Bimbo Bakeries USA
Bruce Foods Corp.
Bumble Bee Foods, LLC
Bunge North America, Inc.
Bush Brothers & Co.
Campbell Soup Co.
Cargill Inc.
Clement Pappas & Co. Inc.
The Clorox Co. (owner of Burt's Bees brand)
The Coca-Cola Co. (owner of Odwalla)
ConAgra Foods
Dean Foods Co. (owner of Horizon milk)
Del Monte Foods Co.
Flowers Foods, Inc.
General Mills, Inc. (owned of Larabar)
The Hershey Co.
The Hillshire Brands Co.
Hormel Foods Corp.
The J.M. Smucker Co.
Kellogg Co. (owner of Pop-Tarts)
Knouse Foods Cooperative, Inc.
Land O'Lakes, Inc.
McCormick & Co., Inc
Mondelez Global, LLC.
Moody Dunbar, Inc.
Nestle USA, Inc.
Ocean Spray Cranberries, Inc.
PepsiCo, Inc. (owner of Naked Juice)
Pinnacle Foods Group, LLC.
Rich Products Corp.
Shearer's Foods, Inc.
Sunny Delight Beverages Co.
Welch Foods, Inc.

Share this list with others and encourage them to boycott all these brands, too. These are companies that actively participated in an illegal slush fund deception to try to buy the I-522 election by deceiving voters.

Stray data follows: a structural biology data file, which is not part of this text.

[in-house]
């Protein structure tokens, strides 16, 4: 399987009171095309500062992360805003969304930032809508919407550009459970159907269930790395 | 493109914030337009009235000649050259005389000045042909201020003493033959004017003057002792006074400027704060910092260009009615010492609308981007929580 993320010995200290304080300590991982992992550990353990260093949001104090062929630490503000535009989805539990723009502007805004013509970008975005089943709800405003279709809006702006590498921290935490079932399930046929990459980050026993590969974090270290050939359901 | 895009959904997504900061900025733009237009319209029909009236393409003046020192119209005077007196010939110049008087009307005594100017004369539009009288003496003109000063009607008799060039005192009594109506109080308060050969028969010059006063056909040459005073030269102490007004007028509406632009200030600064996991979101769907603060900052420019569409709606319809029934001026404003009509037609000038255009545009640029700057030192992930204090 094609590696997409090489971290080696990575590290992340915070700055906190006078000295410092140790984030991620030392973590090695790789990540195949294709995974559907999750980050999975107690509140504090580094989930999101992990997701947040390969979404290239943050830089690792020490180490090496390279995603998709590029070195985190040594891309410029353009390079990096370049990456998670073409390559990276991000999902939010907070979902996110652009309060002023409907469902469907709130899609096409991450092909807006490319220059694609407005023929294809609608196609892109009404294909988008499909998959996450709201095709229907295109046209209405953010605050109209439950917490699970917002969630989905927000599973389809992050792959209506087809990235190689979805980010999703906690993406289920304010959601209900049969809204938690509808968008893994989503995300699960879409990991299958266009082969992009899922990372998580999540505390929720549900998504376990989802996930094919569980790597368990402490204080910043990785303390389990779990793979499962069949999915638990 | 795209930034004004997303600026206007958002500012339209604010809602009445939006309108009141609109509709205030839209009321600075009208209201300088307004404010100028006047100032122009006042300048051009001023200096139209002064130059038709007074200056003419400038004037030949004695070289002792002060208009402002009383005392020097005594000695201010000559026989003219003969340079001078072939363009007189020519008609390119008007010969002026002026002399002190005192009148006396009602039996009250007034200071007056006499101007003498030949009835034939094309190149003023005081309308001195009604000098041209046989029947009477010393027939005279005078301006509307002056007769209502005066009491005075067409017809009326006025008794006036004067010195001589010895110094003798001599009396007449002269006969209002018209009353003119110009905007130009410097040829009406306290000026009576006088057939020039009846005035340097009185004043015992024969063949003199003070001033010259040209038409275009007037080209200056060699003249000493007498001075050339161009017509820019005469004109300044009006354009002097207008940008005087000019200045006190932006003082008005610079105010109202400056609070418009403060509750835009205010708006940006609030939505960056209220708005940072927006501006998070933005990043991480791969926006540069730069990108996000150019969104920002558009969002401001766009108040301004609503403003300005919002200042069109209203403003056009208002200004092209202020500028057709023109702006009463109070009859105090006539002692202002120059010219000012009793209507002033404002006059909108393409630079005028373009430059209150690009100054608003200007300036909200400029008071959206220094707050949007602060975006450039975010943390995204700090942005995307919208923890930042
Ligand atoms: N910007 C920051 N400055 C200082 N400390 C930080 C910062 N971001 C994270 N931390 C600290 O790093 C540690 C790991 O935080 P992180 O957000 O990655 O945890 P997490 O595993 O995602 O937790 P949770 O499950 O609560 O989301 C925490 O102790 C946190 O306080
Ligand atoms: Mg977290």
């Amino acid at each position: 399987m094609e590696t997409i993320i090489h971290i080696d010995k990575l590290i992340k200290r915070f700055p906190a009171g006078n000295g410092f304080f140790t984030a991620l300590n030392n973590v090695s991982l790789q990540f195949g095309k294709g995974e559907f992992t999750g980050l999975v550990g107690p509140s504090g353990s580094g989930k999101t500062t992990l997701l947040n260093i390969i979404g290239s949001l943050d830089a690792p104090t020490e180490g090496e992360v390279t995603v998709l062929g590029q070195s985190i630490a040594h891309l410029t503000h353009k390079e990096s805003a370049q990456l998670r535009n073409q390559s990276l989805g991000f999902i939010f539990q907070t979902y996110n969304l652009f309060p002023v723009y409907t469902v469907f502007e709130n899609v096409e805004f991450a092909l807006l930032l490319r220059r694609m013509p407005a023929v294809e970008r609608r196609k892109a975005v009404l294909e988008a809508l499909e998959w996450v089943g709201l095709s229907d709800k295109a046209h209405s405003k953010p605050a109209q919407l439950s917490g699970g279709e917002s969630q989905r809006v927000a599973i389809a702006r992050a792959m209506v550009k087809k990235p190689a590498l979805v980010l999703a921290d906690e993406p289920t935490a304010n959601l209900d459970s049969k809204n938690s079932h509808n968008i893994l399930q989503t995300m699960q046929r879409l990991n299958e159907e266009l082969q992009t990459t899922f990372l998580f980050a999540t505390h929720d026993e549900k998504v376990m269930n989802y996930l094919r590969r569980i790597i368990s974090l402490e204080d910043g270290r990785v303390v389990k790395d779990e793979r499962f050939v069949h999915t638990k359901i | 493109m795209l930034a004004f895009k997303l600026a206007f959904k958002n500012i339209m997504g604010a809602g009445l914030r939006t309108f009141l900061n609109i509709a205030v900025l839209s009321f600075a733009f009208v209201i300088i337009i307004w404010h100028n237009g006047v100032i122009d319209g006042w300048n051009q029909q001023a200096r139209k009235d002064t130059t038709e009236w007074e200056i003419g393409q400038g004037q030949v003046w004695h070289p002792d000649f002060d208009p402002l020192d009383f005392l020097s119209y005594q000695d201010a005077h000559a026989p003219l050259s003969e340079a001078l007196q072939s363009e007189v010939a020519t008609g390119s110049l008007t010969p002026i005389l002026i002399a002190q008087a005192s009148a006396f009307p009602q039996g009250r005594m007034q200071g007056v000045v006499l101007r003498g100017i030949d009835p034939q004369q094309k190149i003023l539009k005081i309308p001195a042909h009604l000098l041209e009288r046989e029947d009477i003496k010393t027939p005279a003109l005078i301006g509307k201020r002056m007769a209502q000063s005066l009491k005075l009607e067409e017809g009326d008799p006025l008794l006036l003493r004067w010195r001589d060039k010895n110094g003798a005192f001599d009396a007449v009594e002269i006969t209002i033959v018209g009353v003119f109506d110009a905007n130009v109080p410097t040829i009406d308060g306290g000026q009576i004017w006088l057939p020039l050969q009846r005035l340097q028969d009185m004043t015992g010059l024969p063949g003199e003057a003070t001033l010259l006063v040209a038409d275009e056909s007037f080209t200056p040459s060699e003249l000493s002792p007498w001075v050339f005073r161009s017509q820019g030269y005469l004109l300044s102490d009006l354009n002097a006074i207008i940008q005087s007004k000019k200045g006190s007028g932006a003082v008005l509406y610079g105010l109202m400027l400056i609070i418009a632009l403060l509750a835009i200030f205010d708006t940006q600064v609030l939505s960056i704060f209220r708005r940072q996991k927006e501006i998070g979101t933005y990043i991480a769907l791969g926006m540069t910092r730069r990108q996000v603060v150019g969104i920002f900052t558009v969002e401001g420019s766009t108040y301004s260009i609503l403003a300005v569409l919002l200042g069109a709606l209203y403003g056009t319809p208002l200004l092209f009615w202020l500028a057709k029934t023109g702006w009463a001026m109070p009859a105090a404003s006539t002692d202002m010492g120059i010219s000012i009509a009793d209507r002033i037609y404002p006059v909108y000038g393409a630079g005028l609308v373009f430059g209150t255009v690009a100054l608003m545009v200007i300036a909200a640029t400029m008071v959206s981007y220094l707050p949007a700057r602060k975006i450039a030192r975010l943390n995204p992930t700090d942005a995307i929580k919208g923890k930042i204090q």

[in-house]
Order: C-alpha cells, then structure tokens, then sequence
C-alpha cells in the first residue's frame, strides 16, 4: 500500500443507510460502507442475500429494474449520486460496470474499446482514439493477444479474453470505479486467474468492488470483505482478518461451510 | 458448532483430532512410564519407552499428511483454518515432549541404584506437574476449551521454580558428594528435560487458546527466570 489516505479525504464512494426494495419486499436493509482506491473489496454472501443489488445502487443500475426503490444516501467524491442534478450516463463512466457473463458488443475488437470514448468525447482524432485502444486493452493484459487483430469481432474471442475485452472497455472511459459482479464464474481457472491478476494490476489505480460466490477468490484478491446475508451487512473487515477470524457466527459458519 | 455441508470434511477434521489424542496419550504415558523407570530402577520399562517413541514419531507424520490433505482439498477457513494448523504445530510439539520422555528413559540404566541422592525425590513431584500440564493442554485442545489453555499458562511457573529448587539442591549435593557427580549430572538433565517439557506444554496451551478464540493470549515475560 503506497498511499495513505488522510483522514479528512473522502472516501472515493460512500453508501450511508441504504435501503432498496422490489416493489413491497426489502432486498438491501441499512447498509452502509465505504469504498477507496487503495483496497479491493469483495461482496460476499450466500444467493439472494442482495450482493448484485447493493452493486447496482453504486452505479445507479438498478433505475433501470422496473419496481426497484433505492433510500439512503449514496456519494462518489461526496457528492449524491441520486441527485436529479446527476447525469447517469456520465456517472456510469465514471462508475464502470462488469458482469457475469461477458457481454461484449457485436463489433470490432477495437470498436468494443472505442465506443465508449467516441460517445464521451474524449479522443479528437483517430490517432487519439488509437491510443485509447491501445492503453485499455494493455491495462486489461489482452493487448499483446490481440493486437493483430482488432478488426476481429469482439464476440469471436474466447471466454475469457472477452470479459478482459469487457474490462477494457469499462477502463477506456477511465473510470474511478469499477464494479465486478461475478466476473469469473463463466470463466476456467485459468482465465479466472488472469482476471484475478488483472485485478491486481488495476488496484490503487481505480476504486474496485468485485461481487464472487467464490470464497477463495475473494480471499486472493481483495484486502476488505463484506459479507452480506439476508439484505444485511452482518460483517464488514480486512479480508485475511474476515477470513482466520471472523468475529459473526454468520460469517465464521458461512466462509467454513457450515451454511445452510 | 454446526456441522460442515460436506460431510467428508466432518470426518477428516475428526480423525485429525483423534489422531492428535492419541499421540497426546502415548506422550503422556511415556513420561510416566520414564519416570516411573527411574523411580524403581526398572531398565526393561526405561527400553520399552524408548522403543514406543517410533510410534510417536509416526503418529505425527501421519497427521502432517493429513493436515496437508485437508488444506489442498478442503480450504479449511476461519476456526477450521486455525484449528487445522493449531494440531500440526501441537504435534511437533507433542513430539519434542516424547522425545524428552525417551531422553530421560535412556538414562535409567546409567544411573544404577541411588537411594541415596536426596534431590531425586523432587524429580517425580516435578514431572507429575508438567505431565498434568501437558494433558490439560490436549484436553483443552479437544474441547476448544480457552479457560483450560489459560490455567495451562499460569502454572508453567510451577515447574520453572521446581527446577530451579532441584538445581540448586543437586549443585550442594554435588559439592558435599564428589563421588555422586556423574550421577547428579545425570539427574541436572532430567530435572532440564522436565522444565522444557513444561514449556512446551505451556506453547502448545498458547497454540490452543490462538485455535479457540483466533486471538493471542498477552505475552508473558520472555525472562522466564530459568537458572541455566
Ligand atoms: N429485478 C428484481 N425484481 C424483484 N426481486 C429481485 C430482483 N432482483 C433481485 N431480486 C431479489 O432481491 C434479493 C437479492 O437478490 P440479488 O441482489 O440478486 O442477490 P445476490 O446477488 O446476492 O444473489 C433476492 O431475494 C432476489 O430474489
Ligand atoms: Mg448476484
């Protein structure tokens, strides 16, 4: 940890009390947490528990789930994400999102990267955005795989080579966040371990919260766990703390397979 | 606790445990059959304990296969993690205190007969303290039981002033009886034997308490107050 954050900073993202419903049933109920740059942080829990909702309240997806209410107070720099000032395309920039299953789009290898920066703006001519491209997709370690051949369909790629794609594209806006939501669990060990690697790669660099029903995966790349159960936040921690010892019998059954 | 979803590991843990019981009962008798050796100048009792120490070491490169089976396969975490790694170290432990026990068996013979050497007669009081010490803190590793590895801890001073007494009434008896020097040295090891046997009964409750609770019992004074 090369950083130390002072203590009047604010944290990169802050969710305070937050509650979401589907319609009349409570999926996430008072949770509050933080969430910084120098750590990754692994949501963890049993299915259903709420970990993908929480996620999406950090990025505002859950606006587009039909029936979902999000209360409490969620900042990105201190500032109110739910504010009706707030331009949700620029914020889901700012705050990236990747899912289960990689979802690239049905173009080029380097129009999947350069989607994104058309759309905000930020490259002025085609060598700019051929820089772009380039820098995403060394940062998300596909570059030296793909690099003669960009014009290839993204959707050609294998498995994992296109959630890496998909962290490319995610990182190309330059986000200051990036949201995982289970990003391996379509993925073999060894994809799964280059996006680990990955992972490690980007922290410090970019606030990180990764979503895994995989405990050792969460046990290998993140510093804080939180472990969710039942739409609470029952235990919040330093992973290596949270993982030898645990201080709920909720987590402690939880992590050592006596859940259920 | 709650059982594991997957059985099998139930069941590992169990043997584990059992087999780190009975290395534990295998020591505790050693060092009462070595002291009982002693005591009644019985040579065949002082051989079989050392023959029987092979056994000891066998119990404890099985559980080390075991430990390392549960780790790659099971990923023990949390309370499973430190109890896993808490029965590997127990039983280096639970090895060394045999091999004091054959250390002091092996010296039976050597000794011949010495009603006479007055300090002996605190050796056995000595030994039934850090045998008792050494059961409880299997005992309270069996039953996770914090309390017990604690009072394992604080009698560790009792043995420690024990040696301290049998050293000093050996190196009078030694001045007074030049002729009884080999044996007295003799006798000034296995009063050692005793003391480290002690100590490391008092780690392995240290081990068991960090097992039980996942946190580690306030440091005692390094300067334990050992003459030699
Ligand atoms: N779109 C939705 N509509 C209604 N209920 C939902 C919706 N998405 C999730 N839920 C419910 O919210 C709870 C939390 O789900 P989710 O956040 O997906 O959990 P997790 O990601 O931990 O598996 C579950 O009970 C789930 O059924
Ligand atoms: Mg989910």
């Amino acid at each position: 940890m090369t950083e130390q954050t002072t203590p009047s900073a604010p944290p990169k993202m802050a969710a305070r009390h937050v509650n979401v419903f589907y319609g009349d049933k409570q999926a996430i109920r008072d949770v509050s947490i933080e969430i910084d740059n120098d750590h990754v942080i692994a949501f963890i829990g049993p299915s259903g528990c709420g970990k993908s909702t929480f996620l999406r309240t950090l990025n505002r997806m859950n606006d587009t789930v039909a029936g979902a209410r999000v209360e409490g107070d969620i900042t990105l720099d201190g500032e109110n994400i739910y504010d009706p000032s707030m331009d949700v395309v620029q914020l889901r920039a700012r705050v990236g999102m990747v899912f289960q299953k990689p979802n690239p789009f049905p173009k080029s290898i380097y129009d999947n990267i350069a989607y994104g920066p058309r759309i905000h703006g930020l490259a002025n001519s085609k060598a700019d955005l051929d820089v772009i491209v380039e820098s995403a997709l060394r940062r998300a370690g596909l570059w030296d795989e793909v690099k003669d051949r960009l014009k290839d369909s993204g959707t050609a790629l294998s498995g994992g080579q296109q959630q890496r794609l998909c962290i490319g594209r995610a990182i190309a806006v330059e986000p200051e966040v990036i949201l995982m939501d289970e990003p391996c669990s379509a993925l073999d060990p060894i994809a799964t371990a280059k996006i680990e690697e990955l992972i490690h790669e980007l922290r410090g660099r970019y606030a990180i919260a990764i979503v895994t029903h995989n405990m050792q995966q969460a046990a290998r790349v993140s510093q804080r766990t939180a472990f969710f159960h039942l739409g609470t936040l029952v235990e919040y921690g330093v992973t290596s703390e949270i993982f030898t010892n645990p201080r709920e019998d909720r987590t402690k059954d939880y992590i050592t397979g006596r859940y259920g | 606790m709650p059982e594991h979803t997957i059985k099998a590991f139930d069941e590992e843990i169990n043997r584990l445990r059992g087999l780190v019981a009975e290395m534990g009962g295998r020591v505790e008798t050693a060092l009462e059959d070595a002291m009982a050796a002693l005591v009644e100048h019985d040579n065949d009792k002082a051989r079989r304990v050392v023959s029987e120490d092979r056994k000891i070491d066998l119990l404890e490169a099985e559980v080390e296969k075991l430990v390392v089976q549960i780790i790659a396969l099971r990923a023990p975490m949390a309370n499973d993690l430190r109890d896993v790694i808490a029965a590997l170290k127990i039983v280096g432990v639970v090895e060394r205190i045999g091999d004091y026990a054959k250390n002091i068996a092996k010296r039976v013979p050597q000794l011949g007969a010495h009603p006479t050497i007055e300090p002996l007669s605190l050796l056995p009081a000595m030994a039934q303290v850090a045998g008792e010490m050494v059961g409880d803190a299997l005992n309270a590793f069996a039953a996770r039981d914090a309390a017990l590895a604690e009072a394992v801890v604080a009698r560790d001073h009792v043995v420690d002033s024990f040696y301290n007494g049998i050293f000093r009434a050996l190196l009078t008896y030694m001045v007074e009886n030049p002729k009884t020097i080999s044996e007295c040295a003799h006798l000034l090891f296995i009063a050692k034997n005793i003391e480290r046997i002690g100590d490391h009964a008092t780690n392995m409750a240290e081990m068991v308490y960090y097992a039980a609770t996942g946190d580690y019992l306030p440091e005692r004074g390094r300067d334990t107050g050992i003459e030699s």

That the GMA would actively launch such a slush fund operation just proves that the conventional food industry in America has no ethics whatsoever and will actively pursue illegal activities in order to keep consumers ignorant and confused.


GMO fight: Judge rejects request by Moms for Labeling to impound No on 522 campaign funds

Published: October 23, 2013 

Chris Wickham
FILE PHOTO — The Olympian

A Thurston County judge rejected a request by the Moms for Labeling group Wednesday to freeze $3.5 million still unspent by the No on 522 campaign committee. The committee is trying to defeat Initiative 522, which would require labels on packages of genetically engineered foods and seed stock sold in Washington.